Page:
• The Kenny Everett Video Cassette. In a spoof of the TV series SWAT, Kenny Everett shoots a pop-up target on a Hogan's Alley range and is congratulated by his fellow officers on his great shooting. After they leave we see a man holding a target stagger out from behind the wall and fall down dead.
  • The MacGyver (1985) episode "Halloween Knights" featured a shooting gallery called "Death Row" used by Murder, Inc. organisation H.I.T. to test new recruits.
  • NCIS: Los Angeles:
    • One episode has Deeks go through one of these to fill a yearly training requirement that Hetty spent the early part of the episode bugging him to take care of. He shoots two targets holding guns, skips a target of a little girl, then shoots a target of Hetty between the eyes. As the episode fades to black:
      Hetty: (stares, speechless)
      Deeks: Um, oops. Heh.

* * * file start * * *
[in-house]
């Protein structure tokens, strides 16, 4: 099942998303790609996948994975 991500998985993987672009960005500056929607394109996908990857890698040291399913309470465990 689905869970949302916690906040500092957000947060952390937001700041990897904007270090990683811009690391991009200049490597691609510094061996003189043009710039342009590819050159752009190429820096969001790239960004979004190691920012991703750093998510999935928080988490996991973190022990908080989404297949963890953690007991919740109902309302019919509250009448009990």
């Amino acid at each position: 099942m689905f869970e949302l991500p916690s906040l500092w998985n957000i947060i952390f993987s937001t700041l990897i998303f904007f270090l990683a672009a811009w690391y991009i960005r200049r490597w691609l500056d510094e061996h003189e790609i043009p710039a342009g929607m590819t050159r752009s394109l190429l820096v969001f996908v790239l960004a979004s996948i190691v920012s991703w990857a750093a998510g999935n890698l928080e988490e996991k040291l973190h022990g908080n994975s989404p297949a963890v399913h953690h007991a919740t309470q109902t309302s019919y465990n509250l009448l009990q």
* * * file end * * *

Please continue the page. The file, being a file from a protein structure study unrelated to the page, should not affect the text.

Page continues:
Hetty: Cheeky bastard.
    • Another episode showed the team going through a more advanced simulation where the bad guys are played by Private Military Contractors and the purpose of the exercise is to prepare normal law enforcement officers for hostile situations that would normally be handled by SWAT-type units. The team fails the exercise but they are actually there to find out if one of the trainers leaked information to a drug cartel about a police operation. When the scenario is later replayed with opponents actually trying to kill the NCIS agents, the team performs flawlessly.
  • The New Avengers episode "Target!" features the agency's shooting gallery being used to assassinate agents.
  • The Professionals. Most of the time Bodie and Doyle are just shown shooting bottles as target practice, but the episode "Wild Justice" has them undergoing an exhaustive evaluation at a CI5 training area, including a shooting gallery that involves crawling over sandbags and through tunnels while shooting pop-up targets with an Ingram submachine gun. Despite doing poorly in the evaluation Bodie surprises everyone by getting a perfect score, whereas Doyle fails by messing up his reloading.
  • Quiller. In "The Price of Violence", Quiller (who Does Not Like Guns) goes to meet a Trigger Happy Badass Israeli Rogue Agent in a derelict building that was once used for military training including pop-up target dummies, so he'll use up some of his ammunition shooting them instead of Quiller.